Tag Archives: fairness
Note to all you baseball haters and National Pastime illiterates: This case study arises out of baseball, but it’s not a baseball ethics post. I’m in Boston, it’s Spring Training—give me a break.
A clear-cut rules violation by the Boston Red Sox has been nearly universally dismissed by fans and media alike by one of the most egregious uses of #2 on the Ethics Alarms Rationalization list. In case you don’t have your rationalizations memorized yet—and you should, because when you hear them in your head, you are about to do something unethical—this is the one, and it’s second on the list only to “Everybody does it” for good reason. It’s one of the most popular and destructive rationalizations of all:
2. The “They’re Just as Bad” Excuse,
or “They had it coming”
The mongrel offspring of The Golden Rationalization and the Bible-based dodges a bit farther down the list, the “They’re Just as Bad” Excuse is both a rationalization and a distraction. As a rationalization, it posits the absurd argument that because there is other wrongdoing by others that is similar, as bad or worse than the unethical conduct under examination, the wrongdoer’s conduct shouldn’t be criticized or noticed. As a distraction, the excuse is a pathetic attempt to focus a critic’s attention elsewhere, by shouting, “Never mind me! Why aren’t you going after those guys?”
Its other familiar, equally absurd but even more corrupting manifestation is the “They had it coming” variation. This argues that wrongdoing toward a party isn’t wrong because the aggrieved party doesn’t deserve ethical treatment because of its own misconduct. But the misconduct of a victim never justifies unethical conduct directed against that victim. Continue reading
Laws affect our lives too much to be concocted by dolts. If elected officials are going to restrict our freedom, they have an obligation to do so only with good cause, careful consideration, precision, and after making certain that unintended consequences will be minimal.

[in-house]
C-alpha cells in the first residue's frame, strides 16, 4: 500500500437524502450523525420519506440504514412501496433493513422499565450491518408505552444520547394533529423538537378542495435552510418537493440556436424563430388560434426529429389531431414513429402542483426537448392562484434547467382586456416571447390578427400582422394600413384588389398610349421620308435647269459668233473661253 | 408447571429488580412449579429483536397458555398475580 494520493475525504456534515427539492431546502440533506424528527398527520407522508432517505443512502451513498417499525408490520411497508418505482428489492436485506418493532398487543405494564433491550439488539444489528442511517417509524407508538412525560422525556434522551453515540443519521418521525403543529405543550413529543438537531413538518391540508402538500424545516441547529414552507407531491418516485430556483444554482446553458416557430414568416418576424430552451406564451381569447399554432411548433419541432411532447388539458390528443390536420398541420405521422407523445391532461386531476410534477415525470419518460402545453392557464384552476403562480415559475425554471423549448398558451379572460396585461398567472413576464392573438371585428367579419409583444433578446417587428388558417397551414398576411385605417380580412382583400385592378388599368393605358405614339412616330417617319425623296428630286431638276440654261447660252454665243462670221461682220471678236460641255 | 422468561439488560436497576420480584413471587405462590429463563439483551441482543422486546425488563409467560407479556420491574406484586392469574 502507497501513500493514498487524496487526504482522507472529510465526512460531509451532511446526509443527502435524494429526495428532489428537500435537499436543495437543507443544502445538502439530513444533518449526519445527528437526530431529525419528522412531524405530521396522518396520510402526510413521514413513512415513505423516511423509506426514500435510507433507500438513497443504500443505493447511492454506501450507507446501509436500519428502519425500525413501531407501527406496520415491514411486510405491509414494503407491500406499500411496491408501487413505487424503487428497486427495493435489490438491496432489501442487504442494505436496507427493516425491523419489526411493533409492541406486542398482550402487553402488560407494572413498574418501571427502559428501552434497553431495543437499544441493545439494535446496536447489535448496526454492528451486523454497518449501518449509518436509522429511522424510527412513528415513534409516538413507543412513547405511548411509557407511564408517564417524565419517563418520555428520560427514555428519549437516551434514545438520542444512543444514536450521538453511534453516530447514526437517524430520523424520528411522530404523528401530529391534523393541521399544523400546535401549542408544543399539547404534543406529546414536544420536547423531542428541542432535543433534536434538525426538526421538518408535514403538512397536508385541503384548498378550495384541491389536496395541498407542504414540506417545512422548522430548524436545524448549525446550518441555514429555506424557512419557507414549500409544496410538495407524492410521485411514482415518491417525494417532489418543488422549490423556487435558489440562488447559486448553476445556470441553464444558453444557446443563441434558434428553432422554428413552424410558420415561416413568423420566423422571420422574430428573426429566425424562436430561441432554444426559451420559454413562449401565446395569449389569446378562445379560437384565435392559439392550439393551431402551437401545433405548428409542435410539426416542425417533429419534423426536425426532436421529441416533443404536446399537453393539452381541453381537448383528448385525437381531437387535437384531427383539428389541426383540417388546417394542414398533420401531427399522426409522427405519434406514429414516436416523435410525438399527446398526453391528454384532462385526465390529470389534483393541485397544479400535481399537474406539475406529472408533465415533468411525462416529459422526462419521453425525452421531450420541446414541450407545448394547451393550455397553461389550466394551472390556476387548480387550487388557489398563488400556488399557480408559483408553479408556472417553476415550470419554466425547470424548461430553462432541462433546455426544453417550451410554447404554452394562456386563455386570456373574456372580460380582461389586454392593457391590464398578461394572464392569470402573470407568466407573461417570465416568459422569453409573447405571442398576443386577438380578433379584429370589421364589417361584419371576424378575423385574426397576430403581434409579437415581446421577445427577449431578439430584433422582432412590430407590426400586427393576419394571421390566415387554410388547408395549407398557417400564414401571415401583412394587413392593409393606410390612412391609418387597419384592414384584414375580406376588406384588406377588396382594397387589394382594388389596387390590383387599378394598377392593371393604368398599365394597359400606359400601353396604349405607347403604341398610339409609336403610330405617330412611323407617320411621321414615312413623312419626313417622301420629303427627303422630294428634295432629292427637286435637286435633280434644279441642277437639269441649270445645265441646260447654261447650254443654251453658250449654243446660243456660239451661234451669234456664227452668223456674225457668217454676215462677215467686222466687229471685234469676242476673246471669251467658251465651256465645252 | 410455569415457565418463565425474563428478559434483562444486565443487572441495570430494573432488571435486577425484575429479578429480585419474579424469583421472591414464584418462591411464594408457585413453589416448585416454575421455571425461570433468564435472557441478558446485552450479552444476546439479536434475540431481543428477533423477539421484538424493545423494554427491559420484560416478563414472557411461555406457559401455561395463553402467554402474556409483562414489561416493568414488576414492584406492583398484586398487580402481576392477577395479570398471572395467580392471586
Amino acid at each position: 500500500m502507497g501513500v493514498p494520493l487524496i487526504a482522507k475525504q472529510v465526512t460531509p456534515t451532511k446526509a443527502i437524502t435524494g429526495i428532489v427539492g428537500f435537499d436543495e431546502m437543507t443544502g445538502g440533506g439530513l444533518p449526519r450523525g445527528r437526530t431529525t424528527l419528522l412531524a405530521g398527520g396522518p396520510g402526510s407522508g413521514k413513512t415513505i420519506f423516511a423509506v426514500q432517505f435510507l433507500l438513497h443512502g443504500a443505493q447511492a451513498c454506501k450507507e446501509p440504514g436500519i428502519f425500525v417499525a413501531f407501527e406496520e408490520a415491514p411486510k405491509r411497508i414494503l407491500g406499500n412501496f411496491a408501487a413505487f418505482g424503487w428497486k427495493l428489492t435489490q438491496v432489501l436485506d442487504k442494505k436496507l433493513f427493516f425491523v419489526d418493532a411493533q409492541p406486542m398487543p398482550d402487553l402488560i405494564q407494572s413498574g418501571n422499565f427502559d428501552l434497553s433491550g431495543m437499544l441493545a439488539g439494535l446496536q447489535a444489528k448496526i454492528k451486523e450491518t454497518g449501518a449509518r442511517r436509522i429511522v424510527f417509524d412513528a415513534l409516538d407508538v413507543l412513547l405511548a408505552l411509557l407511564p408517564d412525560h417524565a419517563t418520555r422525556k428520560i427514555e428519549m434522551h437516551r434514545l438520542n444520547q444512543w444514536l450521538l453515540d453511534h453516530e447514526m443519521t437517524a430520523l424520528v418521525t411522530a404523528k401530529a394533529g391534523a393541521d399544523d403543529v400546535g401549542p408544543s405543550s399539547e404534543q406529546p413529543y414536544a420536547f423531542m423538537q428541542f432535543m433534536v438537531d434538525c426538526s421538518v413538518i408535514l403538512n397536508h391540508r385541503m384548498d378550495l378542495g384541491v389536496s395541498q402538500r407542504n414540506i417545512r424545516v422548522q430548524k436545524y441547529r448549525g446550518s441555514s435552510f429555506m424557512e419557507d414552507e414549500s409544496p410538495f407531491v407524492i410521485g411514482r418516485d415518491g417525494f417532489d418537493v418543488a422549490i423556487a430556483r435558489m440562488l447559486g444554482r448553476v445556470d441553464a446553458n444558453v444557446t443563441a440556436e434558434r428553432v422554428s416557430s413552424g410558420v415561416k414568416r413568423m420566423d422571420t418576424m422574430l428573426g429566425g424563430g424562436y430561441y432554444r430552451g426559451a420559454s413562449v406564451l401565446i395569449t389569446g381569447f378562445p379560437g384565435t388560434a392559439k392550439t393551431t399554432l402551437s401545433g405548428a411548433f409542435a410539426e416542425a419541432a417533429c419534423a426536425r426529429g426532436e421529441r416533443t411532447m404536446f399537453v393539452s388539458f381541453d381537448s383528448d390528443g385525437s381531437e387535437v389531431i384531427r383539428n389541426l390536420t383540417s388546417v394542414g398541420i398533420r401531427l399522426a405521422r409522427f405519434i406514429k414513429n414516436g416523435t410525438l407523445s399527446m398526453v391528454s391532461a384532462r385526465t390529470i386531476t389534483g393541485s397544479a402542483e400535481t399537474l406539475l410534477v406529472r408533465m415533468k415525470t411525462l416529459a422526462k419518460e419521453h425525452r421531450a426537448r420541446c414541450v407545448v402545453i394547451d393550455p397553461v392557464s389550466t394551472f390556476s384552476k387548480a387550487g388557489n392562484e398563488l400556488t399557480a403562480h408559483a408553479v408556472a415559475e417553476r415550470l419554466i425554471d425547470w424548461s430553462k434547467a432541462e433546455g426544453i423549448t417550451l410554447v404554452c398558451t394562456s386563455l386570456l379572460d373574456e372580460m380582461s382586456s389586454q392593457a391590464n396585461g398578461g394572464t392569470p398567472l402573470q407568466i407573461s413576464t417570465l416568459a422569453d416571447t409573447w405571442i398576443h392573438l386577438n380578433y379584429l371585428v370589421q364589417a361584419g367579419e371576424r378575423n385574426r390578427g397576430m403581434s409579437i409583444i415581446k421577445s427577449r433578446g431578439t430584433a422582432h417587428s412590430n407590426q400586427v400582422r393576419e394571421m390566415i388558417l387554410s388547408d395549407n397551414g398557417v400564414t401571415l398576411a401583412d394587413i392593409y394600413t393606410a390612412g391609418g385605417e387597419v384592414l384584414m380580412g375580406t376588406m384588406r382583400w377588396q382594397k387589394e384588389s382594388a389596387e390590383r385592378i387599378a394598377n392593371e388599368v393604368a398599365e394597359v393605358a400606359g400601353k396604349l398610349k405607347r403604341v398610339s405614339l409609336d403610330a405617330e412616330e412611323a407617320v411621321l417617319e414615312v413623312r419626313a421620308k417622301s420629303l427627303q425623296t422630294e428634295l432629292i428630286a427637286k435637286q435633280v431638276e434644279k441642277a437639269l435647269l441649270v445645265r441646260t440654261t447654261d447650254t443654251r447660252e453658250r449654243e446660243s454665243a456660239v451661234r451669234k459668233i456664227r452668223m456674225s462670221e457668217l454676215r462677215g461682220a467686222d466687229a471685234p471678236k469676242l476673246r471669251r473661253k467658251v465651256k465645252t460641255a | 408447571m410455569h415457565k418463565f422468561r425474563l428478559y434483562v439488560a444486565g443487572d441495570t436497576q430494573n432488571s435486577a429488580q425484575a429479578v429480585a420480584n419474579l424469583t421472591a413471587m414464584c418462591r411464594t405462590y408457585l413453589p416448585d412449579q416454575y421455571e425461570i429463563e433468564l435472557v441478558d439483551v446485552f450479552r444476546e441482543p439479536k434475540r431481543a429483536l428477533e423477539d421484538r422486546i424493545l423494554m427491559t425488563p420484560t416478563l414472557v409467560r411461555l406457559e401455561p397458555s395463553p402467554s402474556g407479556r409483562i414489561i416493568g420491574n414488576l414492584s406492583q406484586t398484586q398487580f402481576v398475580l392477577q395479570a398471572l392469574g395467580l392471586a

On the other hand, elected official could just say “What the hell, let’s see how this turns out,” and be like the Chicago City Council, which passed an ordinance banning the sale of pure breed dogs.
This is as nice an example of good intentions gone stupid as we are ever likely to see. The intent is to cut off the supply of dogs from s0-called puppy mills, which are rightly regarded as too often cruel and irresponsible. However, in pursuit of that elusive goal, the city council didn’t bother to craft a law that addressed the problem effectively, or that even made sense.
Just as I’ve been desperately trying to explain that lawyers do not represent bad people because they like them or want to loose them upon the world, here comes innovative Pittsburgh lawyer Daniel Muessig, whose clever TV ad proclaims that this is exactly what he wants to do. Here it is:
Is this an ethical ad? According to the Pennsylvania Rules of Professional Conduct, it is within the conduct permitted by the state’s legal ethics rules. The ad isn’t misleading. It doesn’t make promises the lawyer cannot keep. It doesn’t represent dramatic recreations as fact, or use broad metaphors and exaggerations. (Lawyer ads are held to a standard of literalness that presumes the public has never see any other kinds of advertising in their entire lives.) Once upon a time the various state bar advertising regulations included prohibitions on “undignified” communications, or those that undermined public trust in the profession, but those days are long past: the standards were necessarily vague, and breached free speech principles.
So we have this: a lawyer who appeals to his future criminal clients by saying that he thinks like a criminal, believes laws are arbitrary, that other lawyers will “blow them off” and that he visits jails frequently because that’s where his friends are. He attacks his own colleagues and profession, denigrates the rule of law he is sworn to uphold, and seeks the trust of criminals not because of his duty as a professional, but because he’s just like them. Muessig is willing to undermine the law-abiding public’s belief in the justice system and the reputation of his profession and his colleagues in order to acquire clients. I’m sure his strategy will work, too. Continue reading
One progressive lie I hear and read repeatedly from Democrats and their news media lackeys is that the Supreme Court “gutted” the Votingl Rights Act of 1965 by decreeing that it was unconstitutional for the Justice Department to use decades old data to presume racial bias in legislative measures and policies adopted by Southern states. This was holding in the case of Shelby v. Holder. The Court justly ruled that Congress had to develop current, accurate criteria. Progressives and the Obama Administration screamed and are still screaming, because pretending it was still Jim Crow, Bull Connor and Mississippi burning in the South gave the federal government a way to over-ride legitimate and non-racist laws (like voter ID requirements), based on bias: if it’s a southern state, it must be racist.